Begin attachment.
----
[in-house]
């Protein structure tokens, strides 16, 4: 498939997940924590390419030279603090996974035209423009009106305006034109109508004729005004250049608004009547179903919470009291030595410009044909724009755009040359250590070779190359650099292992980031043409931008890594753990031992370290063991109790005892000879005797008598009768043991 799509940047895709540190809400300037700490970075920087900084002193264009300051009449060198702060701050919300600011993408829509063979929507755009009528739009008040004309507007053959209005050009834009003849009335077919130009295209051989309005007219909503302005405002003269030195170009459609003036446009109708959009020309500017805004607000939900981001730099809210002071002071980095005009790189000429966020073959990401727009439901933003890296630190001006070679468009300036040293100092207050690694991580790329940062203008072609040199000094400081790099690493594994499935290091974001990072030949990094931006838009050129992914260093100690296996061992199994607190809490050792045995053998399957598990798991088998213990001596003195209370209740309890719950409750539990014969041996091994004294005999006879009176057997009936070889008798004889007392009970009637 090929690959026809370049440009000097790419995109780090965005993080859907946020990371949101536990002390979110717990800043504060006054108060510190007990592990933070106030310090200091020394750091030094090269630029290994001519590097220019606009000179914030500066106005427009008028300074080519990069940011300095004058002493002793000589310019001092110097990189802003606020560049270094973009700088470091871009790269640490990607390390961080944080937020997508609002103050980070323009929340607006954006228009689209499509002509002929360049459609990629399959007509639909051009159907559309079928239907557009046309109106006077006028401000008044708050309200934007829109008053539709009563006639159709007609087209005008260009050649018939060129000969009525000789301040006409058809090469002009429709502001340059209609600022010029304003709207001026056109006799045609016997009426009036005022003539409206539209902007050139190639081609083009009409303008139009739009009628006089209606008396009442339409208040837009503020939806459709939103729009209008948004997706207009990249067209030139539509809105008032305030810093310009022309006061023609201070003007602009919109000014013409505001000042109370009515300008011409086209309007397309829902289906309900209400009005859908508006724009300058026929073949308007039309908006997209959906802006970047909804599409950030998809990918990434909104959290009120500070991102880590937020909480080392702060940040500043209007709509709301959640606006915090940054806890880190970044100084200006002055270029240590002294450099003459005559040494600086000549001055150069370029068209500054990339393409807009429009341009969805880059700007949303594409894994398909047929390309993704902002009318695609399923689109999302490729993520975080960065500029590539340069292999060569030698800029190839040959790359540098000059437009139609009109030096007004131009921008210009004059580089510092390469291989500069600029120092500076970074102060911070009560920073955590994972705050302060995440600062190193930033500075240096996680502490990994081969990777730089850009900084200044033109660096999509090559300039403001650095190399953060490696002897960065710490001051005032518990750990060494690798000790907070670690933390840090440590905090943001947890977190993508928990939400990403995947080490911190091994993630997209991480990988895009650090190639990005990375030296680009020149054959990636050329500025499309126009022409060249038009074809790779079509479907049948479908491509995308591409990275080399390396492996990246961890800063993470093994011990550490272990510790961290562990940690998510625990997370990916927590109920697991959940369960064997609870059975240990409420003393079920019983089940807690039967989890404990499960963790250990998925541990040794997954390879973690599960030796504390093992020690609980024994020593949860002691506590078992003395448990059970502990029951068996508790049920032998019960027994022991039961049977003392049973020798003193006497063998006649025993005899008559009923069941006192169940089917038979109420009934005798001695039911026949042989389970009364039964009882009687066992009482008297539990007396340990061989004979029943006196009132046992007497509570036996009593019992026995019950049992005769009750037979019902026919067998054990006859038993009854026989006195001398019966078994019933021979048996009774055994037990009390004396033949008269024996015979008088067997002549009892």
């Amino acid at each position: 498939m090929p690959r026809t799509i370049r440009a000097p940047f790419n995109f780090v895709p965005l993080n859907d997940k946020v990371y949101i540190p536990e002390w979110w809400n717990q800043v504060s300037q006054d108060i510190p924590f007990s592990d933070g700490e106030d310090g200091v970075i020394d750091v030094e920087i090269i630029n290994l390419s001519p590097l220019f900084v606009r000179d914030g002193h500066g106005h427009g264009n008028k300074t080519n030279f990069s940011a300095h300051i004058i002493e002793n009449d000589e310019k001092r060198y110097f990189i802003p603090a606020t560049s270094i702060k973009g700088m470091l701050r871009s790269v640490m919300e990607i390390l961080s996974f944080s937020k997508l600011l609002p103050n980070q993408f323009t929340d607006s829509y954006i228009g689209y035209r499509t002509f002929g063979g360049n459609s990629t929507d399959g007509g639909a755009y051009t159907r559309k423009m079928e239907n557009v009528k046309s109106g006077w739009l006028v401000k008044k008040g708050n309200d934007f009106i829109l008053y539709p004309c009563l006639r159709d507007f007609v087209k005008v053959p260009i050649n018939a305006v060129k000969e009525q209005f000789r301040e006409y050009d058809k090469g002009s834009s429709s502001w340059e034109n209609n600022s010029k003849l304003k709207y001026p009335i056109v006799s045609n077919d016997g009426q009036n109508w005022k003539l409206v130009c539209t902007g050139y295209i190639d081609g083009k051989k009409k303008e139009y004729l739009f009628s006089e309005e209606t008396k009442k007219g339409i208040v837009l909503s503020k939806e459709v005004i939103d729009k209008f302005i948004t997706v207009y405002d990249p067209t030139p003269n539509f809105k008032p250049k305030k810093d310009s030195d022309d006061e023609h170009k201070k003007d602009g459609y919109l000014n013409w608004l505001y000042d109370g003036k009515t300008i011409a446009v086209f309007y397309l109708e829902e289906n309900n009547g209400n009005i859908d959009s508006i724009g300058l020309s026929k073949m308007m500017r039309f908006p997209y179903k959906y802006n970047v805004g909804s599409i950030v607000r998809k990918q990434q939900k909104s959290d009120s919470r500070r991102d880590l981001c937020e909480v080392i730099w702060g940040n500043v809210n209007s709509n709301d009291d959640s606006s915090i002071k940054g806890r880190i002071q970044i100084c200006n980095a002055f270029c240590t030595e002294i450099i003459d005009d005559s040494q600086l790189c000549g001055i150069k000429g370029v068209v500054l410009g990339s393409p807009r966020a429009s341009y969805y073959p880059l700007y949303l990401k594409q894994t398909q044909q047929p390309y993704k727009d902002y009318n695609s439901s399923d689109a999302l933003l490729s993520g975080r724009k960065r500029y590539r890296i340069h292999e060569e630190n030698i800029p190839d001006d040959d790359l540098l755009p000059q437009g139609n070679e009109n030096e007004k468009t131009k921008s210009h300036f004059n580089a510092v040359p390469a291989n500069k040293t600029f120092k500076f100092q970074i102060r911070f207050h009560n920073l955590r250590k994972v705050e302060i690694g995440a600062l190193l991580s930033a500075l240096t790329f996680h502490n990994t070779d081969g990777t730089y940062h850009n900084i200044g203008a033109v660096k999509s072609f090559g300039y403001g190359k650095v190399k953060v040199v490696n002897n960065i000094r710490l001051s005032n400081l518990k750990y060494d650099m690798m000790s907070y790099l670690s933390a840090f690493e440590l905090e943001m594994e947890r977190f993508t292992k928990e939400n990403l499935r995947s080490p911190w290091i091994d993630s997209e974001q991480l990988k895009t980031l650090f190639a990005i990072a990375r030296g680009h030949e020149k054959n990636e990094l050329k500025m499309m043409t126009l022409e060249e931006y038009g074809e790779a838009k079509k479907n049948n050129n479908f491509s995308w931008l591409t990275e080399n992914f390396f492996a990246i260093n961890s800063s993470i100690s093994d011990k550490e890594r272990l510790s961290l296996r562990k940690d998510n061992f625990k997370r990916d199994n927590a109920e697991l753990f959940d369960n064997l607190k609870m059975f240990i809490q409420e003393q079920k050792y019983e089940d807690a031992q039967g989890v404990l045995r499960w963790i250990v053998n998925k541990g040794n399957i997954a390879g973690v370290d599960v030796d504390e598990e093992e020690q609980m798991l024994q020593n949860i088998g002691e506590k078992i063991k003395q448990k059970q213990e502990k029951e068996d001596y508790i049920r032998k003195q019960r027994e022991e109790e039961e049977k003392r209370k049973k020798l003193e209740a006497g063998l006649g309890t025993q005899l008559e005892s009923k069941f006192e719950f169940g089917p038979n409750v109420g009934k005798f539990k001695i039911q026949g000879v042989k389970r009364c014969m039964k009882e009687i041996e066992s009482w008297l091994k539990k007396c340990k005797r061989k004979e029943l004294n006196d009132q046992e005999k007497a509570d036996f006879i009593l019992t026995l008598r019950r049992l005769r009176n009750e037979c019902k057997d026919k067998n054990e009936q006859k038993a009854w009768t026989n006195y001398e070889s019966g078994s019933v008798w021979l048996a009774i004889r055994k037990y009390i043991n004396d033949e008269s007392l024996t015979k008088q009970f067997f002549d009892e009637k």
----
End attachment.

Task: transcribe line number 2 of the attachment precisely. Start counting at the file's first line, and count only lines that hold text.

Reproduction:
């Protein structure tokens, strides 16, 4: 498939997940924590390419030279603090996974035209423009009106305006034109109508004729005004250049608004009547179903919470009291030595410009044909724009755009040359250590070779190359650099292992980031043409931008890594753990031992370290063991109790005892000879005797008598009768043991 799509940047895709540190809400300037700490970075920087900084002193264009300051009449060198702060701050919300600011993408829509063979929507755009009528739009008040004309507007053959209005050009834009003849009335077919130009295209051989309005007219909503302005405002003269030195170009459609003036446009109708959009020309500017805004607000939900981001730099809210002071002071980095005009790189000429966020073959990401727009439901933003890296630190001006070679468009300036040293100092207050690694991580790329940062203008072609040199000094400081790099690493594994499935290091974001990072030949990094931006838009050129992914260093100690296996061992199994607190809490050792045995053998399957598990798991088998213990001596003195209370209740309890719950409750539990014969041996091994004294005999006879009176057997009936070889008798004889007392009970009637 090929690959026809370049440009000097790419995109780090965005993080859907946020990371949101536990002390979110717990800043504060006054108060510190007990592990933070106030310090200091020394750091030094090269630029290994001519590097220019606009000179914030500066106005427009008028300074080519990069940011300095004058002493002793000589310019001092110097990189802003606020560049270094973009700088470091871009790269640490990607390390961080944080937020997508609002103050980070323009929340607006954006228009689209499509002509002929360049459609990629399959007509639909051009159907559309079928239907557009046309109106006077006028401000008044708050309200934007829109008053539709009563006639159709007609087209005008260009050649018939060129000969009525000789301040006409058809090469002009429709502001340059209609600022010029304003709207001026056109006799045609016997009426009036005022003539409206539209902007050139190639081609083009009409303008139009739009009628006089209606008396009442339409208040837009503020939806459709939103729009209008948004997706207009990249067209030139539509809105008032305030810093310009022309006061023609201070003007602009919109000014013409505001000042109370009515300008011409086209309007397309829902289906309900209400009005859908508006724009300058026929073949308007039309908006997209959906802006970047909804599409950030998809990918990434909104959290009120500070991102880590937020909480080392702060940040500043209007709509709301959640606006915090940054806890880190970044100084200006002055270029240590002294450099003459005559040494600086000549001055150069370029068209500054990339393409807009429009341009969805880059700007949303594409894994398909047929390309993704902002009318695609399923689109999302490729993520975080960065500029590539340069292999060569030698800029190839040959790359540098000059437009139609009109030096007004131009921008210009004059580089510092390469291989500069600029120092500076970074102060911070009560920073955590994972705050302060995440600062190193930033500075240096996680502490990994081969990777730089850009900084200044033109660096999509090559300039403001650095190399953060490696002897960065710490001051005032518990750990060494690798000790907070670690933390840090440590905090943001947890977190993508928990939400990403995947080490911190091994993630997209991480990988895009650090190639990005990375030296680009020149054959990636050329500025499309126009022409060249038009074809790779079509479907049948479908491509995308591409990275080399390396492996990246961890800063993470093994011990550490272990510790961290562990940690998510625990997370990916927590109920697991959940369960064997609870059975240990409420003393079920019983089940807690039967989890404990499960963790250990998925541990040794997954390879973690599960030796504390093992020690609980024994020593949860002691506590078992003395448990059970502990029951068996508790049920032998019960027994022991039961049977003392049973020798003193006497063998006649025993005899008559009923069941006192169940089917038979109420009934005798001695039911026949042989389970009364039964009882009687066992009482008297539990007396340990061989004979029943006196009132046992007497509570036996009593019992026995019950049992005769009750037979019902026919067998054990006859038993009854026989006195001398019966078994019933021979048996009774055994037990009390004396033949008269024996015979008088067997002549009892």